Contested Memories: The Intimate Public & Technologies of Affect in Memorializing Holocaust Trauma
The chapter is published with SUNY Press (2022) in the edited volume, “Technologies of Human Rights Representation.” Dr. LeSavoy’s and Dr. Kowal’s scholarship examines trauma and memory as this intersects the politic of representation and visual culture. The chapter abstract follows:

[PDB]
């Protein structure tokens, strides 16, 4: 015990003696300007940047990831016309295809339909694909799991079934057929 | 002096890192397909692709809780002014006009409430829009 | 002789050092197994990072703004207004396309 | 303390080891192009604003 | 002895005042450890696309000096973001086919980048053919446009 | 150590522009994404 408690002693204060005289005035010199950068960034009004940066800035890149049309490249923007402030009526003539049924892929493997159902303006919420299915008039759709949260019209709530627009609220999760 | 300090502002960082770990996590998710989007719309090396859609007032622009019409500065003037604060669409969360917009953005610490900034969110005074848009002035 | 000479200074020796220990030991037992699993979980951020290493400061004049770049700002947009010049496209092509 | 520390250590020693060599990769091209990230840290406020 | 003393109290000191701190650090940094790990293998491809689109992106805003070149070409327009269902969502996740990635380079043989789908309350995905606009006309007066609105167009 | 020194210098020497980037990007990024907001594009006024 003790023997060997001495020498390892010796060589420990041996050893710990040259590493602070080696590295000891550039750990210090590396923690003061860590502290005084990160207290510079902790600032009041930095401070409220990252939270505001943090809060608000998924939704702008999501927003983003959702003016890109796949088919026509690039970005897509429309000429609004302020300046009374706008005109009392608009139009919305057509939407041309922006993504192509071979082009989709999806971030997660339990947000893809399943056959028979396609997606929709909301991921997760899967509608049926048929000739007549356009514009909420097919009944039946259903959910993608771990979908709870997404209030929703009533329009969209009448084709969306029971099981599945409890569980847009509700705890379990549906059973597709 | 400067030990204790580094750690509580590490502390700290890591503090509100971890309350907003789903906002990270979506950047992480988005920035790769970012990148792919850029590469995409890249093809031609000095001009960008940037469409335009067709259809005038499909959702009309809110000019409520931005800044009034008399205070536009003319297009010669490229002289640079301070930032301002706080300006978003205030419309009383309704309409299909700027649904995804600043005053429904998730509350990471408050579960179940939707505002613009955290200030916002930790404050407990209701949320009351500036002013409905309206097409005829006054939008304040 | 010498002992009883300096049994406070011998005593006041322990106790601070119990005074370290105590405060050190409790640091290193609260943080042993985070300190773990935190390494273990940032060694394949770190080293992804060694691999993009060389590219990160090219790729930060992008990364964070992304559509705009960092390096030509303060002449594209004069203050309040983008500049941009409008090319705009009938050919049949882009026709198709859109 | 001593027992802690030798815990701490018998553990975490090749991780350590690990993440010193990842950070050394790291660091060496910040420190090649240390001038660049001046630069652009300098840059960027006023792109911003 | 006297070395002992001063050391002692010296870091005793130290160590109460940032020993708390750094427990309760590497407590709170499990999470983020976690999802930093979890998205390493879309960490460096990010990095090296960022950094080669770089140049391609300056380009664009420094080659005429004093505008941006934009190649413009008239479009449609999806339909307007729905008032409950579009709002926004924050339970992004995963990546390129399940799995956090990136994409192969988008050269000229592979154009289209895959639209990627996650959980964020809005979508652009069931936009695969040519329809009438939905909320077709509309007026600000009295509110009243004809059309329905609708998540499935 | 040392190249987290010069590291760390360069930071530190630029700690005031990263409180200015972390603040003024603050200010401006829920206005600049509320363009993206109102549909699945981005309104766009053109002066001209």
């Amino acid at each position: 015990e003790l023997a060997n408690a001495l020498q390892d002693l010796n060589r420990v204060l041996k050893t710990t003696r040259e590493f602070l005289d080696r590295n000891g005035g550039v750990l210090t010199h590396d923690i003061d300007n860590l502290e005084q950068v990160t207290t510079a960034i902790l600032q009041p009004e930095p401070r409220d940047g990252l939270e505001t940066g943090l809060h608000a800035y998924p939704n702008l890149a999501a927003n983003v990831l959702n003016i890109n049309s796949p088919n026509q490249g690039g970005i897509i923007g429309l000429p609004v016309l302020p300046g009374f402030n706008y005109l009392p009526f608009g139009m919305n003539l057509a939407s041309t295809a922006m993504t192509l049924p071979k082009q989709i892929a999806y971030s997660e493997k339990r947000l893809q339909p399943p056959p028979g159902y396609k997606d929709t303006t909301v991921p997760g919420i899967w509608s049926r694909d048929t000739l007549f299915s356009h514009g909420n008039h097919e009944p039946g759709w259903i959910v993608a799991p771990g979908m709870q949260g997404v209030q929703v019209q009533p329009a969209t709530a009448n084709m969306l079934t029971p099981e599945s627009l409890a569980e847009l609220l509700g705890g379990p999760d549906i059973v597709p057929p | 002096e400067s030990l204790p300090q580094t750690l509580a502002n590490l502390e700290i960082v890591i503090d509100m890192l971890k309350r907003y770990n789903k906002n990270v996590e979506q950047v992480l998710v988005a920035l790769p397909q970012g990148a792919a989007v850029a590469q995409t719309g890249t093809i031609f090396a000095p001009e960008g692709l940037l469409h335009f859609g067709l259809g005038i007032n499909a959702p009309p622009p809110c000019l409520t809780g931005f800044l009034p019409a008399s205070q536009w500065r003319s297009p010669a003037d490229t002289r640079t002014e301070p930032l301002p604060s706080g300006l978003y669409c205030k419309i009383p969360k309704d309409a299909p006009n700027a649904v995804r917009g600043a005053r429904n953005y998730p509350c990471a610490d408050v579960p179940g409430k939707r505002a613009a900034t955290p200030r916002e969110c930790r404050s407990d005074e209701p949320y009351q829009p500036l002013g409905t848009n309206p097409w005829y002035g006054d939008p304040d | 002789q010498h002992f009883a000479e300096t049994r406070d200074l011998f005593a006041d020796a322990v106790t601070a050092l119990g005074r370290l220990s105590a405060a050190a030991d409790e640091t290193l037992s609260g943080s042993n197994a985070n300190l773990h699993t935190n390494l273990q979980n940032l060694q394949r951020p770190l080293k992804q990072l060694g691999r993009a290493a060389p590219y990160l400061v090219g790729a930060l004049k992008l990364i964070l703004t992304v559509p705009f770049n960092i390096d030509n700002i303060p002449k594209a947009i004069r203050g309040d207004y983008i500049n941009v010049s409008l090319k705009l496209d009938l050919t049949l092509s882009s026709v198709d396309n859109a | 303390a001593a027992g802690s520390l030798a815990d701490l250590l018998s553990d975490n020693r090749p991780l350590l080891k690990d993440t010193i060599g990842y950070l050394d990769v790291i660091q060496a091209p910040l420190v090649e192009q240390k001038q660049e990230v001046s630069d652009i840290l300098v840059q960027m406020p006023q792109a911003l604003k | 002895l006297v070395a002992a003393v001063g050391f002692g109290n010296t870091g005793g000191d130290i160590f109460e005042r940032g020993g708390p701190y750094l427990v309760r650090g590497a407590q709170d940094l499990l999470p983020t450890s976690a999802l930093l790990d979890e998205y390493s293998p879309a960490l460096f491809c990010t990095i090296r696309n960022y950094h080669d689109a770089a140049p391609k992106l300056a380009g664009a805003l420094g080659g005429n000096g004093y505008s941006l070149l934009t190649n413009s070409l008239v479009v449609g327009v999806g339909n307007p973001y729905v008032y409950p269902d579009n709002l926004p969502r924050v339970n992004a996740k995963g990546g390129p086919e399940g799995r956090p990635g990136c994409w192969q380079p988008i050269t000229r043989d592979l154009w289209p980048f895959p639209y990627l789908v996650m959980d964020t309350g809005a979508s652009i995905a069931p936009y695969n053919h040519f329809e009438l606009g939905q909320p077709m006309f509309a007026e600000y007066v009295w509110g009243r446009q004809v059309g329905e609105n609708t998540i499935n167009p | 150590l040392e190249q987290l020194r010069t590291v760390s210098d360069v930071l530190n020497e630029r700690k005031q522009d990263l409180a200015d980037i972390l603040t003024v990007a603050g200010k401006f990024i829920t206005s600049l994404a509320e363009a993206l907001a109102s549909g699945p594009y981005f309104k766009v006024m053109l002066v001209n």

Public memorials are interactive, polysemic spaces where remembrance is shaped by technologies of visual culture, historical preservation, and individual memory practices, such as using mobile devices to document and share encounters with landmark sites and representations of important events. This essay is a rhetorical analysis of memorials associated with the Holocaust and is aimed at understanding how social media and related technologies transform how we archive emotional affect and represent competing narratives of human rights atrocities. We seek to call attention to the role of technology in negotiating the public/private tension inherent in the public memory of collective trauma and the rhetorical potential that emerging technologies offer for human rights activism aimed at challenging the erasure of memory. Upon analyzing several Holocaust memorials located in Germany, we argue that technology intervenes, disrupts, and alters the public memory of trauma.